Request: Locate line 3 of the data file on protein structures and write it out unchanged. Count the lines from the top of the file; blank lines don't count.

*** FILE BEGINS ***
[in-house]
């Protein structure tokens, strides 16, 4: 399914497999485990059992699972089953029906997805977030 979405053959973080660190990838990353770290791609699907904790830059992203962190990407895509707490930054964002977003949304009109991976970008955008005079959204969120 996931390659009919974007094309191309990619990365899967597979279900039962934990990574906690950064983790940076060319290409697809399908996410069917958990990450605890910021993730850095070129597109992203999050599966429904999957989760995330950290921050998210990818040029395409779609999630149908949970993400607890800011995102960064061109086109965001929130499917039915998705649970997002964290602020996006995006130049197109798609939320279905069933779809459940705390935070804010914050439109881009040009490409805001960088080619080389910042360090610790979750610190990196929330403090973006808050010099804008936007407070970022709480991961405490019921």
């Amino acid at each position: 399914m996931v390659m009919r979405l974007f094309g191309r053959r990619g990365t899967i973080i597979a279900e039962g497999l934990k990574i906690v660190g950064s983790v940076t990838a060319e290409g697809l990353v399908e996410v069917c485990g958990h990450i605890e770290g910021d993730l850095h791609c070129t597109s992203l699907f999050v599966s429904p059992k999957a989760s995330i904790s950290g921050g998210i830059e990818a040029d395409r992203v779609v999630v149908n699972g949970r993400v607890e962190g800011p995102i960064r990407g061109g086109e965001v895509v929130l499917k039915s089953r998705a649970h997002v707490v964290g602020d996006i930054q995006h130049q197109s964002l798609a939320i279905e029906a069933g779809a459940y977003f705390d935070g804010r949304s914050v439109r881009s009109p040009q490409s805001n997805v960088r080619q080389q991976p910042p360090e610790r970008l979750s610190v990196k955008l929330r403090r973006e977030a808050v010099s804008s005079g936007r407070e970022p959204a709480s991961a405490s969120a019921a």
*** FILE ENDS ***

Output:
């Amino acid at each position: 399914m996931v390659m009919r979405l974007f094309g191309r053959r990619g990365t899967i973080i597979a279900e039962g497999l934990k990574i906690v660190g950064s983790v940076t990838a060319e290409g697809l990353v399908e996410v069917c485990g958990h990450i605890e770290g910021d993730l850095h791609c070129t597109s992203l699907f999050v599966s429904p059992k999957a989760s995330i904790s950290g921050g998210i830059e990818a040029d395409r992203v779609v999630v149908n699972g949970r993400v607890e962190g800011p995102i960064r990407g061109g086109e965001v895509v929130l499917k039915s089953r998705a649970h997002v707490v964290g602020d996006i930054q995006h130049q197109s964002l798609a939320i279905e029906a069933g779809a459940y977003f705390d935070g804010r949304s914050v439109r881009s009109p040009q490409s805001n997805v960088r080619q080389q991976p910042p360090e610790r970008l979750s610190v990196k955008l929330r403090r973006e977030a808050v010099s804008s005079g936007r407070e970022p959204a709480s991961a405490s969120a019921a």